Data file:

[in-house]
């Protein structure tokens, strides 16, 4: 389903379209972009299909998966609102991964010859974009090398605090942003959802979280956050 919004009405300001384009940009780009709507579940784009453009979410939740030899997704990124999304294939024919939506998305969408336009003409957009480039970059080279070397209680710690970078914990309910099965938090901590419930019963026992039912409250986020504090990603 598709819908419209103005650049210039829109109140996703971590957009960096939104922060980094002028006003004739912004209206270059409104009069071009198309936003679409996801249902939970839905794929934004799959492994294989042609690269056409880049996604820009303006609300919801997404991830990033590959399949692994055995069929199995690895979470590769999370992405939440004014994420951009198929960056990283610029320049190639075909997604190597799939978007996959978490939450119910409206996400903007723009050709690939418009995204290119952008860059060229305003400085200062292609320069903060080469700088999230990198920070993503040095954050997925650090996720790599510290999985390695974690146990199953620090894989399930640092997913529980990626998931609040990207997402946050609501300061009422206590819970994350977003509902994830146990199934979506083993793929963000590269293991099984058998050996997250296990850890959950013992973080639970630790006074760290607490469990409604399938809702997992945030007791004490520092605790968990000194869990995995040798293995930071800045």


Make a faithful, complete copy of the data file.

[in-house]
């Protein structure tokens, strides 16, 4: 389903379209972009299909998966609102991964010859974009090398605090942003959802979280956050 919004009405300001384009940009780009709507579940784009453009979410939740030899997704990124999304294939024919939506998305969408336009003409957009480039970059080279070397209680710690970078914990309910099965938090901590419930019963026992039912409250986020504090990603 598709819908419209103005650049210039829109109140996703971590957009960096939104922060980094002028006003004739912004209206270059409104009069071009198309936003679409996801249902939970839905794929934004799959492994294989042609690269056409880049996604820009303006609300919801997404991830990033590959399949692994055995069929199995690895979470590769999370992405939440004014994420951009198929960056990283610029320049190639075909997604190597799939978007996959978490939450119910409206996400903007723009050709690939418009995204290119952008860059060229305003400085200062292609320069903060080469700088999230990198920070993503040095954050997925650090996720790599510290999985390695974690146990199953620090894989399930640092997913529980990626998931609040990207997402946050609501300061009422206590819970994350977003509902994830146990199934979506083993793929963000590269293991099984058998050996997250296990850890959950013992973080639970630790006074760290607490469990409604399938809702997992945030007791004490520092605790968990000194869990995995040798293995930071800045």